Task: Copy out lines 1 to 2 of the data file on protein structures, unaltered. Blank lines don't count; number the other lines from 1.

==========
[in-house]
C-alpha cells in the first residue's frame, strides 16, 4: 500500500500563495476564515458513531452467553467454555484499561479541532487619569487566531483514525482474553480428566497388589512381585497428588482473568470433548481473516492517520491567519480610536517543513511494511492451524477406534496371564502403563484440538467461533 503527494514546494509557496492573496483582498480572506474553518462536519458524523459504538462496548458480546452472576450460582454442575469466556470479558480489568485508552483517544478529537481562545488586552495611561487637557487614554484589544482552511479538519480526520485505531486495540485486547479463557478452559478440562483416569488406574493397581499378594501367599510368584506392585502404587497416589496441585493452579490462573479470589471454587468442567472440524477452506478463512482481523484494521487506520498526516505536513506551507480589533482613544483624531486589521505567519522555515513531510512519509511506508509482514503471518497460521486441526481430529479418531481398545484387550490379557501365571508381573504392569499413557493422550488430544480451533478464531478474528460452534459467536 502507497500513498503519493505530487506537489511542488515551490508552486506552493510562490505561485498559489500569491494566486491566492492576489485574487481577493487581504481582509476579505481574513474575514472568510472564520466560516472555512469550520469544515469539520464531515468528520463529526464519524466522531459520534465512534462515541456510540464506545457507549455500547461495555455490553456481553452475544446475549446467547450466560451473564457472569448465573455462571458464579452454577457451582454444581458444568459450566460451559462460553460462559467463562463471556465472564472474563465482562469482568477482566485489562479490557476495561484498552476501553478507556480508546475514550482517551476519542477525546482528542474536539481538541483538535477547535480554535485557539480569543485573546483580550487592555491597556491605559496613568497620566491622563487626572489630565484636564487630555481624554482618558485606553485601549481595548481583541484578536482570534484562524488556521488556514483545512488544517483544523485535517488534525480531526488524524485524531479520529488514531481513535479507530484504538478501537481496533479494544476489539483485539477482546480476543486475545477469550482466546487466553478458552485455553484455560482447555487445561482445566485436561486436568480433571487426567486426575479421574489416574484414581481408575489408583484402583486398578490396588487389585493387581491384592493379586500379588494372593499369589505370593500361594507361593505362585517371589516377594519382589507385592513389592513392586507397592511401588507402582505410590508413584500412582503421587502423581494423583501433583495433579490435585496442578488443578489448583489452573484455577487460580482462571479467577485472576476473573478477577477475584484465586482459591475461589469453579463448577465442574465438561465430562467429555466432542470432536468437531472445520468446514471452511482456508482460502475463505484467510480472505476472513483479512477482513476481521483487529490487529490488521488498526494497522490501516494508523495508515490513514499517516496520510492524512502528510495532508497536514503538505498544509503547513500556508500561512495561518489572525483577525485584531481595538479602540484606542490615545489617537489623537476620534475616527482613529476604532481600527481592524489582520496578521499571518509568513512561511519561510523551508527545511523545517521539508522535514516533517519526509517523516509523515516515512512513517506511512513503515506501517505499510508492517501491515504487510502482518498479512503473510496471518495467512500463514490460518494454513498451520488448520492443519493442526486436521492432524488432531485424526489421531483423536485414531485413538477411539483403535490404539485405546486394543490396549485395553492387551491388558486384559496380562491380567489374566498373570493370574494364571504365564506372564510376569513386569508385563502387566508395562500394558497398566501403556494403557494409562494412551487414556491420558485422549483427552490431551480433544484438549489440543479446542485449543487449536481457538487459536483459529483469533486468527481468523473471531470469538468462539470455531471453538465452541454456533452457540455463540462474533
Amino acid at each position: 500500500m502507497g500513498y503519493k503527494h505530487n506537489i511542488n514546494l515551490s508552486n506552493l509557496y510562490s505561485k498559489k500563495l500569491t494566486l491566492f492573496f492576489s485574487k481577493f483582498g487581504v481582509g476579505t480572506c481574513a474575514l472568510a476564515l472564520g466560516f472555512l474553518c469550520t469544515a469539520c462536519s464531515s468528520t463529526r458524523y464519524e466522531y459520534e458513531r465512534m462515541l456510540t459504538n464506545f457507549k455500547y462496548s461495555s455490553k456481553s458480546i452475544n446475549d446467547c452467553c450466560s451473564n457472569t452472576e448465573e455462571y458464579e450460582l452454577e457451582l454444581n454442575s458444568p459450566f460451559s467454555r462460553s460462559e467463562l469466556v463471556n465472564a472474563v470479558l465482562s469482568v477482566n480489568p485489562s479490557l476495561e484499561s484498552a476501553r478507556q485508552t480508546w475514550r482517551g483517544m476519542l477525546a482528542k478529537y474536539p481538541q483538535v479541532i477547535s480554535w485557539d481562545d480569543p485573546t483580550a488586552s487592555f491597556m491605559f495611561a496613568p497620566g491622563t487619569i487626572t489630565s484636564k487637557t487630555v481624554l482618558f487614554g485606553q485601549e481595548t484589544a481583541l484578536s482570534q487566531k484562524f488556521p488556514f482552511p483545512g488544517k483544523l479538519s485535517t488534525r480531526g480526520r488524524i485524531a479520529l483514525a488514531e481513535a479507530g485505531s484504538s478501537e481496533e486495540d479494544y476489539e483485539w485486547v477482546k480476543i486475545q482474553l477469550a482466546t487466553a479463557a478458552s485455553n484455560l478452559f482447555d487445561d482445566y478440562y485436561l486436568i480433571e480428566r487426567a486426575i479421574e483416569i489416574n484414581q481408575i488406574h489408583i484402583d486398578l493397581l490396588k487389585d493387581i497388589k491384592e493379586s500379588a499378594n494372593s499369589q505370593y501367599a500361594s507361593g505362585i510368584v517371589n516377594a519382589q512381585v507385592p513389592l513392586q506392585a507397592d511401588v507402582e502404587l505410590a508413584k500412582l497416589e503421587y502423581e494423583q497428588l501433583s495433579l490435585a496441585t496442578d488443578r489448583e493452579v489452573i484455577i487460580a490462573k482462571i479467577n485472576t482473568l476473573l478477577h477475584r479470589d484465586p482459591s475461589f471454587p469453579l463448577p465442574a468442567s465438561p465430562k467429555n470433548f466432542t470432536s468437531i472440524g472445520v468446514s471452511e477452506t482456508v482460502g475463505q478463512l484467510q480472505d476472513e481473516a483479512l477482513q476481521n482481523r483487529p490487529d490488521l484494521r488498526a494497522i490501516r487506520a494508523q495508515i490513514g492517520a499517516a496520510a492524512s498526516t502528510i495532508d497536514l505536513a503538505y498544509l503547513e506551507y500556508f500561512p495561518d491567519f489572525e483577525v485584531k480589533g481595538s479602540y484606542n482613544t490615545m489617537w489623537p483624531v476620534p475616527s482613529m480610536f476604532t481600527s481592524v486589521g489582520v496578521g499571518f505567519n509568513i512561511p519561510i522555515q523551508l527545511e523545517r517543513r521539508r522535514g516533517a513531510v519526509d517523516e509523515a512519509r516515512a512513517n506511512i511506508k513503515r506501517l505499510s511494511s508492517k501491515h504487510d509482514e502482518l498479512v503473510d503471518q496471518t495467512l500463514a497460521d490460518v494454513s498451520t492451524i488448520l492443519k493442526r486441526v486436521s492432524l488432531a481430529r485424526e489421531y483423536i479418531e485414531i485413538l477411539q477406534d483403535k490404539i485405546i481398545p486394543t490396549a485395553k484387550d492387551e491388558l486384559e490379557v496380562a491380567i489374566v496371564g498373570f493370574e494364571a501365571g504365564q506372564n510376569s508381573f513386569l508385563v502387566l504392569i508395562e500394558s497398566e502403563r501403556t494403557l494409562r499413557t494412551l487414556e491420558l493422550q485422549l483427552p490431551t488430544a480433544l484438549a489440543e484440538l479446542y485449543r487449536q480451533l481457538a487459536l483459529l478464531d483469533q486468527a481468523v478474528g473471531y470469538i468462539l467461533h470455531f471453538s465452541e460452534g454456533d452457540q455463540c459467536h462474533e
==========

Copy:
[in-house]
C-alpha cells in the first residue's frame, strides 16, 4: 500500500500563495476564515458513531452467553467454555484499561479541532487619569487566531483514525482474553480428566497388589512381585497428588482473568470433548481473516492517520491567519480610536517543513511494511492451524477406534496371564502403563484440538467461533 503527494514546494509557496492573496483582498480572506474553518462536519458524523459504538462496548458480546452472576450460582454442575469466556470479558480489568485508552483517544478529537481562545488586552495611561487637557487614554484589544482552511479538519480526520485505531486495540485486547479463557478452559478440562483416569488406574493397581499378594501367599510368584506392585502404587497416589496441585493452579490462573479470589471454587468442567472440524477452506478463512482481523484494521487506520498526516505536513506551507480589533482613544483624531486589521505567519522555515513531510512519509511506508509482514503471518497460521486441526481430529479418531481398545484387550490379557501365571508381573504392569499413557493422550488430544480451533478464531478474528460452534459467536 502507497500513498503519493505530487506537489511542488515551490508552486506552493510562490505561485498559489500569491494566486491566492492576489485574487481577493487581504481582509476579505481574513474575514472568510472564520466560516472555512469550520469544515469539520464531515468528520463529526464519524466522531459520534465512534462515541456510540464506545457507549455500547461495555455490553456481553452475544446475549446467547450466560451473564457472569448465573455462571458464579452454577457451582454444581458444568459450566460451559462460553460462559467463562463471556465472564472474563465482562469482568477482566485489562479490557476495561484498552476501553478507556480508546475514550482517551476519542477525546482528542474536539481538541483538535477547535480554535485557539480569543485573546483580550487592555491597556491605559496613568497620566491622563487626572489630565484636564487630555481624554482618558485606553485601549481595548481583541484578536482570534484562524488556521488556514483545512488544517483544523485535517488534525480531526488524524485524531479520529488514531481513535479507530484504538478501537481496533479494544476489539483485539477482546480476543486475545477469550482466546487466553478458552485455553484455560482447555487445561482445566485436561486436568480433571487426567486426575479421574489416574484414581481408575489408583484402583486398578490396588487389585493387581491384592493379586500379588494372593499369589505370593500361594507361593505362585517371589516377594519382589507385592513389592513392586507397592511401588507402582505410590508413584500412582503421587502423581494423583501433583495433579490435585496442578488443578489448583489452573484455577487460580482462571479467577485472576476473573478477577477475584484465586482459591475461589469453579463448577465442574465438561465430562467429555466432542470432536468437531472445520468446514471452511482456508482460502475463505484467510480472505476472513483479512477482513476481521483487529490487529490488521488498526494497522490501516494508523495508515490513514499517516496520510492524512502528510495532508497536514503538505498544509503547513500556508500561512495561518489572525483577525485584531481595538479602540484606542490615545489617537489623537476620534475616527482613529476604532481600527481592524489582520496578521499571518509568513512561511519561510523551508527545511523545517521539508522535514516533517519526509517523516509523515516515512512513517506511512513503515506501517505499510508492517501491515504487510502482518498479512503473510496471518495467512500463514490460518494454513498451520488448520492443519493442526486436521492432524488432531485424526489421531483423536485414531485413538477411539483403535490404539485405546486394543490396549485395553492387551491388558486384559496380562491380567489374566498373570493370574494364571504365564506372564510376569513386569508385563502387566508395562500394558497398566501403556494403557494409562494412551487414556491420558485422549483427552490431551480433544484438549489440543479446542485449543487449536481457538487459536483459529483469533486468527481468523473471531470469538468462539470455531471453538465452541454456533452457540455463540462474533